During the Casual Connect game conference in Seattle, Valve Software boss Gabe Newell indicated that he's not a big fan of Windows 8, likely because the upcoming OS comes packed with native support for Xbox Live and Windows Store, both of which threaten Steam's stronghold in the PC gaming sector. Even more, he predicts that top-tier OEMs will exit the market thanks to the new OS.
"I think that Windows 8 is kind of a catastrophe for everybody in the PC space. I think that we’re going to lose some of the top-tier PC [original equipment manufacturers]," he admitted in an interview. "They’ll exit the market. I think margins are going to be destroyed for a bunch of people. If that’s true, it’s going to be a good idea to have alternatives to hedge against that eventuality. But when you start thinking about a platform, you have to address it. You have to address mobile. You have to look at what’s going to happen post-tablet."
He went on to say that the mouse and keyboard have been stable for around 25 years, and that touch will be stable for only 10 years. Whatever comes after that will endure for another 25 years: a "post-touch" era, he calls it. This may consist of a couple of different technologies that will come together -- augmented reality combined with motion detection, perhaps?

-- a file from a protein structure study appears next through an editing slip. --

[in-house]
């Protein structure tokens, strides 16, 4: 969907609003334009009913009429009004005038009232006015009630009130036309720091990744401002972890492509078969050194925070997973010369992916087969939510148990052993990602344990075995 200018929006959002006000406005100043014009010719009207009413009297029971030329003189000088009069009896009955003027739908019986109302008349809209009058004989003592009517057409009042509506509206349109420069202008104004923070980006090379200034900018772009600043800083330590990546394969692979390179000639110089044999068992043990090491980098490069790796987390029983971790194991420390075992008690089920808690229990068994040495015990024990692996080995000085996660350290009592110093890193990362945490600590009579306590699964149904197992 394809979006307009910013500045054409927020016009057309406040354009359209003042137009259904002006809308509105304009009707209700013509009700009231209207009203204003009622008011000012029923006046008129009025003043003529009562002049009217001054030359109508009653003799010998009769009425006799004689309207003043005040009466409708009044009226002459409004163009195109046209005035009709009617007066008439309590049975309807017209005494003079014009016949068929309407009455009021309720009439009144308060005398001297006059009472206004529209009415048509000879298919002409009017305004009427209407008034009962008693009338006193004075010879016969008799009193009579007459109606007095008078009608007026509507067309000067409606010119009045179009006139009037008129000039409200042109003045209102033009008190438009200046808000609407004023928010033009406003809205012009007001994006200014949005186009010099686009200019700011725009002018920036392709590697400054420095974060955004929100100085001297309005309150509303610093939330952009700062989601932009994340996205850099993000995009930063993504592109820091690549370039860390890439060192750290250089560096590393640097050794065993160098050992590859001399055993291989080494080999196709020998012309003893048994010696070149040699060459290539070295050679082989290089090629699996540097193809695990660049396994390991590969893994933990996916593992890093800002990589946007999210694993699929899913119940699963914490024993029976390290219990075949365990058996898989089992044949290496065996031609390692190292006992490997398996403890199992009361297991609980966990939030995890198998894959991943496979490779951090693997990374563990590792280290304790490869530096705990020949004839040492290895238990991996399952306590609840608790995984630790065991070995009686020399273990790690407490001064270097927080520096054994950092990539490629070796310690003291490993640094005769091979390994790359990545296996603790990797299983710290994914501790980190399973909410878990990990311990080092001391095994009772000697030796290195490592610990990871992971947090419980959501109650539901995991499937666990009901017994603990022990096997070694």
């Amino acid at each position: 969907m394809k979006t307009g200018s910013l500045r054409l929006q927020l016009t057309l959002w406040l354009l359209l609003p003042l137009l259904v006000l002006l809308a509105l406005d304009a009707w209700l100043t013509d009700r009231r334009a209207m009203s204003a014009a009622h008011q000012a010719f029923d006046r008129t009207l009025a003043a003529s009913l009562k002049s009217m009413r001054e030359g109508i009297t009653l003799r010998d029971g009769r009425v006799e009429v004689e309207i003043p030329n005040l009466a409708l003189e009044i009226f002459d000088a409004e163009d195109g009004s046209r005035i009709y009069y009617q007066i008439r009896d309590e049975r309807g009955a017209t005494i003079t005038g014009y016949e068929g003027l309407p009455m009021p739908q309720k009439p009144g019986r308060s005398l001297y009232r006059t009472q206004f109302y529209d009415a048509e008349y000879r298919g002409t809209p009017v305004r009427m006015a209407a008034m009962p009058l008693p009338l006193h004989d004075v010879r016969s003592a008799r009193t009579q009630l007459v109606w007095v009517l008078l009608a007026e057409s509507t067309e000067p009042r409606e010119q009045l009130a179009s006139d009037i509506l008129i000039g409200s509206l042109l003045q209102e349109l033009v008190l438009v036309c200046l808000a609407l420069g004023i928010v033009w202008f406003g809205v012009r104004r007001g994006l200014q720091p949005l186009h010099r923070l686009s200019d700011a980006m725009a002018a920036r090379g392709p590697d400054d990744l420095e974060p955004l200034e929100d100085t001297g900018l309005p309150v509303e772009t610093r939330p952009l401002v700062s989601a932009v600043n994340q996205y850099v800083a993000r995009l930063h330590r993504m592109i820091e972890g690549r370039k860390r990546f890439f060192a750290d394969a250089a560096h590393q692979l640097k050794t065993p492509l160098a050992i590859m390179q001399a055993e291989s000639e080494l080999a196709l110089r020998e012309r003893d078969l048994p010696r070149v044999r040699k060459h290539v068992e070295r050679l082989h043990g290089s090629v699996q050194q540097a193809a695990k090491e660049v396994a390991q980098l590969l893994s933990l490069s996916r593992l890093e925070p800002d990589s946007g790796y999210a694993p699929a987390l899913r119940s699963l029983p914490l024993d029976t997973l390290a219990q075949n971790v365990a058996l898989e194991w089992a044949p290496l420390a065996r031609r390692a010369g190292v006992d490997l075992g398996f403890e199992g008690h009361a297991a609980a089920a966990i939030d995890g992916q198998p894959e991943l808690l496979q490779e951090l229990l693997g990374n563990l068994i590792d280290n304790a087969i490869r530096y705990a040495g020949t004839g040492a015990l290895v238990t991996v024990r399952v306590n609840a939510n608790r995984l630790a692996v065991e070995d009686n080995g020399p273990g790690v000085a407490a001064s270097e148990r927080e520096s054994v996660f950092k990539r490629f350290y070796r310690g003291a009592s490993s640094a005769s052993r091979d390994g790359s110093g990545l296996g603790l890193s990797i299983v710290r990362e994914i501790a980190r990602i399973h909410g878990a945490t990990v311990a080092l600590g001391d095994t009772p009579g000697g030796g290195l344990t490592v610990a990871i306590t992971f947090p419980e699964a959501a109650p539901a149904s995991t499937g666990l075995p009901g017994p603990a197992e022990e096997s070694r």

"The two hard problems in the short-term are input and output," he said. "I don’t have all these nice slides. But the question you have to answer is, “How can I see stuff overlaid in the world when you have things like noise?” You have weird persistence problems. How can I be looking at this group of people and see their names floating above them? That actually turns out to be an interesting problem that’s finally a tractable problem."
In the future users will likely have bands on their wrists, and that they will be "doing stuff" with their hands. "Your hands are incredibly expressive. If you look at somebody playing a guitar versus somebody playing a keyboard, there’s a far greater amount of data that you can get through the information that people convey through their hands than we’re currently using. Touch is…it’s nice that it’s mobile. It’s lousy in terms of symbol rate."
To read the full interview, head here.